History UsefulNotes / TheMoon

18th Sep '16 5:34:01 PM JamesAustin
Is there an issue? Send a Message


[[caption-width-right:250:[[Recap/DoctorWhoS32E2DayOfTheMoon You should kill us all on sight!]]]]

to:

[[caption-width-right:250:[[Recap/DoctorWhoS32E2DayOfTheMoon [[caption-width-right:350:[[Recap/DoctorWhoS32E2DayOfTheMoon You should kill us all on sight!]]]]
18th Sep '16 5:33:49 PM JamesAustin
Is there an issue? Send a Message


[[quoteright:250:http://static.tvtropes.org/pmwiki/pub/images/250px-FullMoon2010_5637.jpg]]

to:

[[quoteright:250:http://static.[[quoteright:350:http://static.tvtropes.org/pmwiki/pub/images/250px-FullMoon2010_5637.jpg]]org/pmwiki/pub/images/350px_fullmoon2010_5637.jpg]]



{{UsefulNotes/Earth}}'s only--or at least, only significant--natural satellite. While it's referred to as [[SpellMyNameWithAThe the Moon]], it's called by its Roman name, '''Luna''', when differentiating it with the other satellites in the Solar System. It has been named Selene, Cynthia, and Diane by the Roman and Greek ancients as well. Of course, this is where the word "lunar" comes from, as well as the Greek prefix seleno- (e.g selenophobia, fear of the moon.)

It orbits our planet some 400,000 kilometers away, taking 27.3 days to go all the way around once. (Since the Earth will have moved some distance around {{UsefulNotes/the sun}} by the time the moon has orbited once, it takes a little longer--29.5 days total, to be precise--for the lunar light-cycle to get back around to the same phase it started in.) Tidal forces long ago caused the moon to lock in synchronous rotation with the Earth, so that the same side is always facing us.

to:

{{UsefulNotes/Earth}}'s UsefulNotes/{{Earth}}'s only--or at least, only significant--natural satellite. While it's referred to as [[SpellMyNameWithAThe the Moon]], it's called by its Roman name, '''Luna''', when differentiating it with the other satellites in the Solar System. It has been named Selene, Cynthia, and Diane by the Roman and Greek ancients as well. Of course, this is where the word "lunar" comes from, as well as the Greek prefix seleno- (e.g selenophobia, fear of the moon.)

It orbits our planet some 400,000 kilometers away, taking 27.3 days to go all the way around once. (Since the Earth will have moved some distance around {{UsefulNotes/the UsefulNotes/{{the sun}} by the time the moon has orbited once, it takes a little longer--29.5 days total, to be precise--for the lunar light-cycle to get back around to the same phase it started in.) Tidal forces long ago caused the moon to lock in synchronous rotation with the Earth, so that the same side is always facing us.
19th Aug '16 6:40:58 AM AnotherGuy
Is there an issue? Send a Message


{{UsefulNotes/Earth}}'s only--or at least, only significant--natural satellite. While it's referred to as [[SpellMyNameWithAThe the Moon]], it's referred to its Roman name, '''Luna''', when differentiating it with the other satellites in the Solar System. It has been named Selene, Cynthia, and Diane by the Roman and Greek ancients as well. Of course, this is where the word "lunar" comes from, as well as the Greek prefix seleno- (e.g selenophobia, fear of the moon.)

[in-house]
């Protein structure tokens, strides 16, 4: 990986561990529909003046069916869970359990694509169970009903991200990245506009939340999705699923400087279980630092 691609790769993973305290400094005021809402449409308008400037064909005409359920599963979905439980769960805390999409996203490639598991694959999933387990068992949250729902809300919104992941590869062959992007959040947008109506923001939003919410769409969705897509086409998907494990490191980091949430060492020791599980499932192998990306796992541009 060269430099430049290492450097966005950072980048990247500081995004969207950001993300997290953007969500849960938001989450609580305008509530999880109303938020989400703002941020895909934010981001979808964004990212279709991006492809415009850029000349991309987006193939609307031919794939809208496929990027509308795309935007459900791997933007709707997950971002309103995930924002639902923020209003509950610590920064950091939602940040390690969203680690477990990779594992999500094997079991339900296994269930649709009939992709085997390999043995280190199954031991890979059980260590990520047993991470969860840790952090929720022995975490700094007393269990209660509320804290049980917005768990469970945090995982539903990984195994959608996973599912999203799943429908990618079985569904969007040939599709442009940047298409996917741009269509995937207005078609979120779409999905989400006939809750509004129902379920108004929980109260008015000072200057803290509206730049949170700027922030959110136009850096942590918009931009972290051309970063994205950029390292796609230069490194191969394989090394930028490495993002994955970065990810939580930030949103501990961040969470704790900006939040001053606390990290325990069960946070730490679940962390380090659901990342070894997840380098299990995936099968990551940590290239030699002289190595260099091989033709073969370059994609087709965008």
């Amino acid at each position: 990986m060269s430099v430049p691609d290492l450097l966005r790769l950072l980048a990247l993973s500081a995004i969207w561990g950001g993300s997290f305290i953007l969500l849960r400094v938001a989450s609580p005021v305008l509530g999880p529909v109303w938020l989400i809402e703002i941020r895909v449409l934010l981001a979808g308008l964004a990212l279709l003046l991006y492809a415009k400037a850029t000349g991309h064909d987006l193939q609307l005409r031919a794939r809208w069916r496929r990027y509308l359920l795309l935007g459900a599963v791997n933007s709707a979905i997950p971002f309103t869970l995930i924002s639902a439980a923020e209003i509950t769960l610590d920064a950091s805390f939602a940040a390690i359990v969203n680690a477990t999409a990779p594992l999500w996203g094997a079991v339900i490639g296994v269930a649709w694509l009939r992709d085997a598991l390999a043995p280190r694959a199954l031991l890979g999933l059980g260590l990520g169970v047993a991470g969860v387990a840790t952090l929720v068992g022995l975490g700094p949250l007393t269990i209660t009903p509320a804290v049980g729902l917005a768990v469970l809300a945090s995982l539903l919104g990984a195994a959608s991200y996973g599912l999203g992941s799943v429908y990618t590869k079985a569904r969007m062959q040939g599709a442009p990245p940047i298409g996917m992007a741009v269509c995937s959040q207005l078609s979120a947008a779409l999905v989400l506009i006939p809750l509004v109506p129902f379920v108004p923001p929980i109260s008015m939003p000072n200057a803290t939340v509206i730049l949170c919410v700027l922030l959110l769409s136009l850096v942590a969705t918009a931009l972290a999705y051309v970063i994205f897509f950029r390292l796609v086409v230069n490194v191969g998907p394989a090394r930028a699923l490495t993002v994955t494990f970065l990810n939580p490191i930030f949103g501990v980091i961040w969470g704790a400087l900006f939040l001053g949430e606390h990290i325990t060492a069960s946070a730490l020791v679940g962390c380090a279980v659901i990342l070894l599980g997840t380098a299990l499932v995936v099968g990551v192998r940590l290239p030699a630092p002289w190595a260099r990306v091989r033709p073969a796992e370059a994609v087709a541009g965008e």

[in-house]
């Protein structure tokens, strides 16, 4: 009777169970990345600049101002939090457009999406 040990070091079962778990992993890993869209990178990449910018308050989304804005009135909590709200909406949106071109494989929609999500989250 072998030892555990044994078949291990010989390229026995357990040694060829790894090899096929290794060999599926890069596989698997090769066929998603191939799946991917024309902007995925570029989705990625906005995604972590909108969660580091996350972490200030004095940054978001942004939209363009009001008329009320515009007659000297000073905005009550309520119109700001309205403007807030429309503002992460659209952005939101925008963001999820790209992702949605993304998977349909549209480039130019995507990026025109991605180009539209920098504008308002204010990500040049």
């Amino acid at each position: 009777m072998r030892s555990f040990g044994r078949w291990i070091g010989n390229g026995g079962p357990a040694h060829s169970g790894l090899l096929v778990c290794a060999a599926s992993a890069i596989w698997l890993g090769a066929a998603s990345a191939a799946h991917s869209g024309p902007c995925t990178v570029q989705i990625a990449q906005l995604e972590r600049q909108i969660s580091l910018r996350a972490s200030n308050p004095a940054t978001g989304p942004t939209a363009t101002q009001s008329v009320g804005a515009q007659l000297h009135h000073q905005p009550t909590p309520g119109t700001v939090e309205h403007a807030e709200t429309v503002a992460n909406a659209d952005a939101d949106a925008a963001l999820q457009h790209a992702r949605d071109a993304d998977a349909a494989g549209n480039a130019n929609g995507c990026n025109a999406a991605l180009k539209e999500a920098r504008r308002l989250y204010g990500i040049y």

to:

{{UsefulNotes/Earth}}'s only--or at least, only significant--natural satellite. While it's referred to as [[SpellMyNameWithAThe the Moon]], it's referred to called by its Roman name, '''Luna''', when differentiating it with the other satellites in the Solar System. It has been named Selene, Cynthia, and Diane by the Roman and Greek ancients as well. Of course, this is where the word "lunar" comes from, as well as the Greek prefix seleno- (e.g selenophobia, fear of the moon.)
19th Aug '16 6:39:05 AM AnotherGuy
Is there an issue? Send a Message


Currently, our best guess at how such a humongous companion came into existence is that a UsefulNotes/{{Mars}}-sized planetesimal struck the Earth early in its formation period, which knocked loose a huge chunk of material that eventually cooled, congealed, and settled into the moon's current nearly-circular orbit. However, a recent comparison of the Earth-moon titanium isotope ratio has [[http://www.huffingtonpost.com/2012/03/26/moon-formation-theory-new-study_n_1380127.html thrown this model into question]].

to:

Currently, our best guess at how such a humongous companion came into existence is that a UsefulNotes/{{Mars}}-sized planetesimal struck the Earth early in its formation period, which knocked loose a huge chunk of material that eventually cooled, congealed, and settled into the moon's current nearly-circular orbit. However, New discoveries confirm this theories, as scientists have found that the Moon was tidally locked only a recent comparison hundred days after the collision, "baking" one side of the Earth-moon titanium isotope ratio has [[http://www.huffingtonpost.com/2012/03/26/moon-formation-theory-new-study_n_1380127.html thrown this model into question]].
Moon, and the other side thickening from the vaporized crust, explaining the odd crust dichotomy of the satellite. Even more amazingly, the "strange lights" that have been seen in the last few decades are probable indication that the Moon's core is NotQuiteDead, such as the flashes of light from Aristarchus, one of the ancient lunar volcanoes. In reality, instead of being UFO's, it's actually heated expulsion of dust from the Moon's crust.
19th Jul '16 3:20:32 PM TimeLordVictorious
Is there an issue? Send a Message


[[caption-width-right:250:[[Recap/DoctorWhoS32E2DayOfTheMoon You should kill us all on sight!]]

to: